Medusa is one of the Gorgon sisters with a haggard face and hair made of snakes who can turn a person into stone when they look directly into her eyes.
Medusa was one of the Gorgon sisters, the daughter of Phorcys and Keto. She was once a beautiful maiden with long, golden hair. However, she swore a vow of chastity and soon broke it by having an affair with Poseidon, supposedly in Athena’s temple. As punishment, Athena turned her face into that of an old hag, turned her beautiful hair into a mane of snakes, and gave her skin a green hue. She also cursed her: whoever looked into Medusa’s eyes would instantly be turned into stone. Medusa wandered through Africa for awhile, and the snakes that dropped from her hair became the reason why there are poisonous snakes in Africa.
Perseus was sent on a quest by King Polydectes of Seriphus to bring back Medusa’s head. He used winged sandals provided by Hermes, Hades’ helm of invisibility, a sword provided by Hephaestus, and a reflective shield from Athena. When he tracked Medusa to her lair, he used the shield to see Medusa’s reflection and thrust the sword behind him, killing her. He removed her head, and as he did, her children Pegasus and Chrysaor sprang from her spilled blood.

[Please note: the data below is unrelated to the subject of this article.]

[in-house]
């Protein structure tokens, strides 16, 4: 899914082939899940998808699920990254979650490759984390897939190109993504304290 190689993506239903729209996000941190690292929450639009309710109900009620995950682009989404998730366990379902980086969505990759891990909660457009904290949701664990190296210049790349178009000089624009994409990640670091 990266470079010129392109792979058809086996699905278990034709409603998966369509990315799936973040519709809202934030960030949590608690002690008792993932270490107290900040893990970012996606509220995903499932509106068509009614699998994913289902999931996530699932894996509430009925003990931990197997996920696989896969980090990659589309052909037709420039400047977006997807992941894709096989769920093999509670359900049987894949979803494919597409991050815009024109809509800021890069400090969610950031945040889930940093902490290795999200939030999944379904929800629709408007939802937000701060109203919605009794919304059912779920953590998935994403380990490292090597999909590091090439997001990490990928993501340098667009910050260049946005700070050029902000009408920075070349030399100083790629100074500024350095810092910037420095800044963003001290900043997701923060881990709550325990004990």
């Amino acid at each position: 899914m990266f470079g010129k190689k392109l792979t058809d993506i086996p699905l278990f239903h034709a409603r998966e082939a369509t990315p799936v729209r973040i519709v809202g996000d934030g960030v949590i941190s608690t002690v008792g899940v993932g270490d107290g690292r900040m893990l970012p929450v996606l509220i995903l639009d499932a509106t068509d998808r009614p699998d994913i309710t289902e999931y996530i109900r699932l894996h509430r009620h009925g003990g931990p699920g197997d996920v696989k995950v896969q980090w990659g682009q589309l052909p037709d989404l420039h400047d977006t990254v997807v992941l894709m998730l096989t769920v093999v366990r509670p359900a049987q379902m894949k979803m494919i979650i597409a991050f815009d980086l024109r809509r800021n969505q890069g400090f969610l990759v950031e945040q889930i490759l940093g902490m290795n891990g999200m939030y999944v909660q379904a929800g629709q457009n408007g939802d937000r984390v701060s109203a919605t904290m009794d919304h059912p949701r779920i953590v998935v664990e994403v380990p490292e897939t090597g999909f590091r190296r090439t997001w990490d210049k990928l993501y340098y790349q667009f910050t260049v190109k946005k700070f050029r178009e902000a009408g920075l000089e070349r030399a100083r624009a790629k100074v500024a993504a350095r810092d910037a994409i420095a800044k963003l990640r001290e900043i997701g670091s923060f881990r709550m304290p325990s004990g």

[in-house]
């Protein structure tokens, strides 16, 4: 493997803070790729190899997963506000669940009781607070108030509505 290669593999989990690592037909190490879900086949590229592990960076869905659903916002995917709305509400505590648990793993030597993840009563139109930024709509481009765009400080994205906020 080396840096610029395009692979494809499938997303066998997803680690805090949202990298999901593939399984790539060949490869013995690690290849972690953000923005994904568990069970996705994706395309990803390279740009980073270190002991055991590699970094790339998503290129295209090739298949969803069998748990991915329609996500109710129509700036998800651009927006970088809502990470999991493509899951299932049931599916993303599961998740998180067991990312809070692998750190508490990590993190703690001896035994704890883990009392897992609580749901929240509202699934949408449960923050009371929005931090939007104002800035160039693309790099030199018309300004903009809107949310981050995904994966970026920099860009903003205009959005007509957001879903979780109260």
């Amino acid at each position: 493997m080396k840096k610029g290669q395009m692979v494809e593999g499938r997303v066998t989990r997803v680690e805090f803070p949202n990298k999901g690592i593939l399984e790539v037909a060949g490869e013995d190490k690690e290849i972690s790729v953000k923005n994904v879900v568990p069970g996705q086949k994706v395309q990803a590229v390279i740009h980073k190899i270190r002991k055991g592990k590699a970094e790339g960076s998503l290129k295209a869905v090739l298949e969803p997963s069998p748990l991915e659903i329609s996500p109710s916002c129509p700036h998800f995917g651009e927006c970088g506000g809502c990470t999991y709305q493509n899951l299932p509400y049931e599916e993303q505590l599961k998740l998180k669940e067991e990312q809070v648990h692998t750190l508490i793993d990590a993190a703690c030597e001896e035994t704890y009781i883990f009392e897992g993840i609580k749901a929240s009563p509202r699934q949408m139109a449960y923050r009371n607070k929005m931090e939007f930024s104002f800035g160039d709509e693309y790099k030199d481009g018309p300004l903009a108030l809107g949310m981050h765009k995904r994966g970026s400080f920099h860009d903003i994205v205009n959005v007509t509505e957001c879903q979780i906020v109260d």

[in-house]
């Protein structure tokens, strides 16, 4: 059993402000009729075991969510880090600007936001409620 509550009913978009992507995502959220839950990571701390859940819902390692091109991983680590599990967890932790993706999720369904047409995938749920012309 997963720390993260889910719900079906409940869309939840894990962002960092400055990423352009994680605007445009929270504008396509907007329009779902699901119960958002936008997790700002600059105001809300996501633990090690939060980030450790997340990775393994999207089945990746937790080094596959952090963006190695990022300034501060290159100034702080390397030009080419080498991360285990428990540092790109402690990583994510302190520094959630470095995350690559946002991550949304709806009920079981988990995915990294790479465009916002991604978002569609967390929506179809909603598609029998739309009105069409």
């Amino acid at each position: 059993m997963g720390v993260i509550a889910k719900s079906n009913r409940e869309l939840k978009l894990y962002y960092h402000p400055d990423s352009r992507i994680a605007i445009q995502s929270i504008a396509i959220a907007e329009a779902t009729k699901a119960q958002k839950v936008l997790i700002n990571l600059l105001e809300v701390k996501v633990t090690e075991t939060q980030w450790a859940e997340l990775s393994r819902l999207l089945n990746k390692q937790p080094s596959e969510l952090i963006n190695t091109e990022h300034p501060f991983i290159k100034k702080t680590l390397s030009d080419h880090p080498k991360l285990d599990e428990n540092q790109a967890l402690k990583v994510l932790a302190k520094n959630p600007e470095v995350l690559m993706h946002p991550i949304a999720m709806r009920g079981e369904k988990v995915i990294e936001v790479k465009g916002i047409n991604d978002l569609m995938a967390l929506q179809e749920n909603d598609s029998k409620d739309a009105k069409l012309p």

Perseus put Medusa’s head in a sack and when he finally made it home, he discovered that the quest had been a ruse to get him out of the way so that King Polydectes could marry Perseus’ mother Danae. He used Medusa’s head to turn the king to stone and save his mother. He then threw her head to the bottom of the sea, where it makes coral wherever it drifts.
In other versions of the myth, Perseus gave Medusa’s head to Athena, who placed it onto the aegis she wears.
Phorcys and Keto
A haggard face with snakes for hair and green skin
The picture encyclopedia storyboards have easily digestible information with a visual to stimulate understanding and retention. Storyboard That is passionate about student agency, and we want everyone to be storytellers. Storyboards provide an excellent medium to showcase what students have learned, and to teach to others.
Use these encyclopedias as a springboard for individual and class-wide projects!